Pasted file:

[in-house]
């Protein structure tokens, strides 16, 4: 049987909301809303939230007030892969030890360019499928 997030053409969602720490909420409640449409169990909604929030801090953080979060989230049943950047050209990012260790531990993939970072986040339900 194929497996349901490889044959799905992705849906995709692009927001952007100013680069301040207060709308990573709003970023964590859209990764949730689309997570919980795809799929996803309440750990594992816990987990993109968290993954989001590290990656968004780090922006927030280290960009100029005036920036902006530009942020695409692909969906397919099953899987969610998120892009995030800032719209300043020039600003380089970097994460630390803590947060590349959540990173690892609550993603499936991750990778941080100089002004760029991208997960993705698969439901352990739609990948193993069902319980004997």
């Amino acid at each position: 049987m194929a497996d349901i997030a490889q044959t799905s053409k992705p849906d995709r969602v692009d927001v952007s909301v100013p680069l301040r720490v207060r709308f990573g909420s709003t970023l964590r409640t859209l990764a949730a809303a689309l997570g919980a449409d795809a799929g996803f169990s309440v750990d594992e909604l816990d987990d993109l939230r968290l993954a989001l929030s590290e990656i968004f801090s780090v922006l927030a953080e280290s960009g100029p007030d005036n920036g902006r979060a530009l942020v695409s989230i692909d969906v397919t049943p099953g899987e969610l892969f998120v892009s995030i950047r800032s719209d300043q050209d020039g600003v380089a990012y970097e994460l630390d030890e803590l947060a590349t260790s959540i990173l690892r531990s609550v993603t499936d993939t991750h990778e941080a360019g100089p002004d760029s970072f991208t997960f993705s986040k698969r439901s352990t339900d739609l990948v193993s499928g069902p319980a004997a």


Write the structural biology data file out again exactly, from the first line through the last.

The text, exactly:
[in-house]
């Protein structure tokens, strides 16, 4: 049987909301809303939230007030892969030890360019499928 997030053409969602720490909420409640449409169990909604929030801090953080979060989230049943950047050209990012260790531990993939970072986040339900 194929497996349901490889044959799905992705849906995709692009927001952007100013680069301040207060709308990573709003970023964590859209990764949730689309997570919980795809799929996803309440750990594992816990987990993109968290993954989001590290990656968004780090922006927030280290960009100029005036920036902006530009942020695409692909969906397919099953899987969610998120892009995030800032719209300043020039600003380089970097994460630390803590947060590349959540990173690892609550993603499936991750990778941080100089002004760029991208997960993705698969439901352990739609990948193993069902319980004997």
């Amino acid at each position: 049987m194929a497996d349901i997030a490889q044959t799905s053409k992705p849906d995709r969602v692009d927001v952007s909301v100013p680069l301040r720490v207060r709308f990573g909420s709003t970023l964590r409640t859209l990764a949730a809303a689309l997570g919980a449409d795809a799929g996803f169990s309440v750990d594992e909604l816990d987990d993109l939230r968290l993954a989001l929030s590290e990656i968004f801090s780090v922006l927030a953080e280290s960009g100029p007030d005036n920036g902006r979060a530009l942020v695409s989230i692909d969906v397919t049943p099953g899987e969610l892969f998120v892009s995030i950047r800032s719209d300043q050209d020039g600003v380089a990012y970097e994460l630390d030890e803590l947060a590349t260790s959540i990173l690892r531990s609550v993603t499936d993939t991750h990778e941080a360019g100089p002004d760029s970072f991208t997960f993705s986040k698969r439901s352990t339900d739609l990948v193993s499928g069902p319980a004997a």